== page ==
For example, many of these systems do not allow for persons to perform several tasks in the same time interval. Some tasks may require only partial attention, and leave a person able to perform some other tasks that require partial attention during overlapping time intervals. Some of these other tasks may be performed simultaneously, such as a routine physical activity and a passive mental activity. Some other tasks require specific communication mechanisms, like conference room resources or video facilities, other high bandwidth channels, a voice channel (e.g., cell phone), a text channel (e.g., instant message channel on a network connection or text messaging on a cell phone). Such tasks can only be performed when the communication mechanism is located with the person. Some tasks can be performed by the same person using one or more communications mechanisms for one task, and a different one or more communications mechanisms for a different task, during overlapping time intervals.

Another disadvantage is that some collaborative tasks are scheduled with best information available at the time of the scheduling. The actual current information may not agree with the earlier provided information. A person's ability to collaborate on a project changes, for example, because a communication mechanism not originally available to the person is made available. As another example, some persons accept tasks which they later do not perform and do not expect to perform or lose a communication mechanism to perform. Similarly, some persons accept meetings which they later do not attend and do not expect to attend. Many task and calendaring systems are unable to discover or make use of the actual current information in order to schedule, delay or initiate a personal or collaborative task. These systems tend not to inform one user of another's instant availability for purposes of a specific task, so collaborative tasks are not scheduled and executed opportunistically.

Based on the above, there is a clear need for a task management system that obtains and uses more comprehensive actual current information of participants involved in the tasks.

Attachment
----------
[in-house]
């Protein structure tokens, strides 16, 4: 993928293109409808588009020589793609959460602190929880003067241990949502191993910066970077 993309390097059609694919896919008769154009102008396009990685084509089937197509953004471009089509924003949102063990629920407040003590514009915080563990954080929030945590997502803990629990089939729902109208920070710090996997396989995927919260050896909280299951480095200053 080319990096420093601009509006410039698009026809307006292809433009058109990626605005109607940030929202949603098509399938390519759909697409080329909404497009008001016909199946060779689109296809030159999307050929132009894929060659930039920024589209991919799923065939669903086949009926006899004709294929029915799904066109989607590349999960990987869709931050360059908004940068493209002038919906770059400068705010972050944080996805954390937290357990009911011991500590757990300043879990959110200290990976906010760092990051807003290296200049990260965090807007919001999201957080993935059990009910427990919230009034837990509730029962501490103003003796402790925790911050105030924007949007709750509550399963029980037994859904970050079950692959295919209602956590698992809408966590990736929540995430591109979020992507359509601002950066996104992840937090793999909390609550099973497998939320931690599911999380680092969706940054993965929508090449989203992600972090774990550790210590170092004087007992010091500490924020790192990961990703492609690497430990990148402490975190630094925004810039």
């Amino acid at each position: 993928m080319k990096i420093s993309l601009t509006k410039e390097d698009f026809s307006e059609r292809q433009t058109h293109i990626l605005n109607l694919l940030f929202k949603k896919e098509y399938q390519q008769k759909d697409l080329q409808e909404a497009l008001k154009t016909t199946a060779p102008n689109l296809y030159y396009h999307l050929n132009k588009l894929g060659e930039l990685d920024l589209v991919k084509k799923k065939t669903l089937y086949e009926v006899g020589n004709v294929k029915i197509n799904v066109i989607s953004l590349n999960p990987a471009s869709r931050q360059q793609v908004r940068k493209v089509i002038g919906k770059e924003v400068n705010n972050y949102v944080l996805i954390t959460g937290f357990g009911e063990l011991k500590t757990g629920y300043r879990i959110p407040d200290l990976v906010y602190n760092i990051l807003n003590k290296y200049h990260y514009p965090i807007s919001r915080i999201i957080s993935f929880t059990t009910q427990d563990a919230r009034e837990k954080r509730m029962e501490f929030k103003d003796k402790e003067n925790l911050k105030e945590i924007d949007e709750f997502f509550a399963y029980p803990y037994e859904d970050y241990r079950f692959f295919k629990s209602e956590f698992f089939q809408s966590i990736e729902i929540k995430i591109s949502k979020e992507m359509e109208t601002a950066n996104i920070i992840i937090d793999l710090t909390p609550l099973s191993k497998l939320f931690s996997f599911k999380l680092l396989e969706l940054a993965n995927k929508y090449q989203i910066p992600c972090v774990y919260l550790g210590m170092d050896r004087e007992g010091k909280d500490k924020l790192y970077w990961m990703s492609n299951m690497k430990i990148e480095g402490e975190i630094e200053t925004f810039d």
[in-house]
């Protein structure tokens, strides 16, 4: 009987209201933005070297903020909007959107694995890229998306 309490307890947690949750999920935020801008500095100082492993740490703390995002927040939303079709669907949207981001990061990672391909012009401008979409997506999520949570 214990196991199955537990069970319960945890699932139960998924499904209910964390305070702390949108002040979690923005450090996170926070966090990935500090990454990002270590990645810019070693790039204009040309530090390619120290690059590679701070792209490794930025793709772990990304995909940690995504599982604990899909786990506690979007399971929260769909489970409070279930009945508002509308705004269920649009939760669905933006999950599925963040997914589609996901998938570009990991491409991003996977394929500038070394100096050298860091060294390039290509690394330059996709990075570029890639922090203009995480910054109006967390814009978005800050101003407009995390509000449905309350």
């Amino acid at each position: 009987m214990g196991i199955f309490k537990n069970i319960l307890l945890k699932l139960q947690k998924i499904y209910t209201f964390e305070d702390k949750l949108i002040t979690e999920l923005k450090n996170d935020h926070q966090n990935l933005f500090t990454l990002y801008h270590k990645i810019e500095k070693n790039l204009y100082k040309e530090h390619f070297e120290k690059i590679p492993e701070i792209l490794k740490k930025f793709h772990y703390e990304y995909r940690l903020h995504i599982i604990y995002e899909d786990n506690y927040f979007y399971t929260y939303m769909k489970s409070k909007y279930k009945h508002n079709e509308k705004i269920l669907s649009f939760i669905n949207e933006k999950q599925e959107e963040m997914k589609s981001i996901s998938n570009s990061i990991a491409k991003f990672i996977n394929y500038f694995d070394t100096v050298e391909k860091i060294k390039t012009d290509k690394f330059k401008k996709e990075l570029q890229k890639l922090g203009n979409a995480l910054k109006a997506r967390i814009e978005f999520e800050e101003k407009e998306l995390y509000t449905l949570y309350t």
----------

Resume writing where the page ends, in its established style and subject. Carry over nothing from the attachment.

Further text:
BRIEF DESCRIPTION OF THE DRAWINGS

The present invention is illustrated by way of example, and not by way of limitation, in the figures of the accompanying drawings and in which like reference numerals refer to similar elements and in which:

FIG. 1 is a block diagram that illustrates a network system for scheduling a task using actual status of a user of the system, according to an embodiment;

FIG. 2A is a block diagram that illustrates a task data structure that holds data for scheduling a task using actual status of a user, according to an embodiment;

FIG. 2B is a block diagram that illustrates a user data structure that holds data for a participant performing one or more tasks, according to an embodiment;

FIG. 3A is a flow diagram that illustrates a method at a user monitor for presenting a list of presence aware tasks, according to an embodiment;

FIG. 3B is a flow diagram that illustrates a step of the method at a user monitor of FIG. 3A in more detail, according to an embodiment;

FIG. 4A and FIG. 4B constitute a flow diagram that illustrates a method at a dynamic task server for presenting a list of presence aware tasks to a user, according to an embodiment;

FIG. 5A is flow diagram that illustrates a step of the method of FIG. 4A for determining currently executable tasks for the list of presence aware tasks, according to an embodiment;

FIG. 5B is flow diagram that illustrates steps of the method of FIG. 5A for determining time slot availability for startable tasks, according to an embodiment;

FIG. 5C is flow diagram that illustrates steps of a method for determining currently executable tasks, according to another embodiment;

FIG. 6 is a flow diagram that illustrates a step of the method of FIG. 4B for re-scheduling a task, according to an embodiment; and

FIG. 7 is a block diagram that illustrates a computer system upon which an embodiment of the invention may be implemented

DETAILED DESCRIPTION

A method and apparatus are described for scheduling a task based on activity of a participant. In the following description, for the purposes of explanation, numerous specific details are set forth in order to provide a thorough understanding of the present invention. It will be apparent, however, to one skilled in the art that the present invention may be practiced without these specific details. In other instances, well-known structures and devices are shown in block diagram form in order to avoid unnecessarily obscuring the present invention.

Illustrated embodiments of the present invention are described in the context of in-person meetings and text, voice, high priority voice, and video communications over a packet switched network (PSN) for one or more persons, but the invention is not limited to this context. In other embodiments, a person or other participant (such as an animal or a machine or device, such as a automaton) can attend zero or more in-person and on-line meetings, while performing zero or more individual tasks, or communicating with zero or more other persons or other participants using other kinds of media and other kinds of networks, such as circuit switched networks used by land line telephone networks, and hybrid networks often used today by cellular telephone networks, circuit-switched networks for video teleconferencing or networks of other architectures.

According to various illustrated embodiments, default task interruptibility or personal interruptibility data, or both, is used to schedule one or more future or currently executable tasks.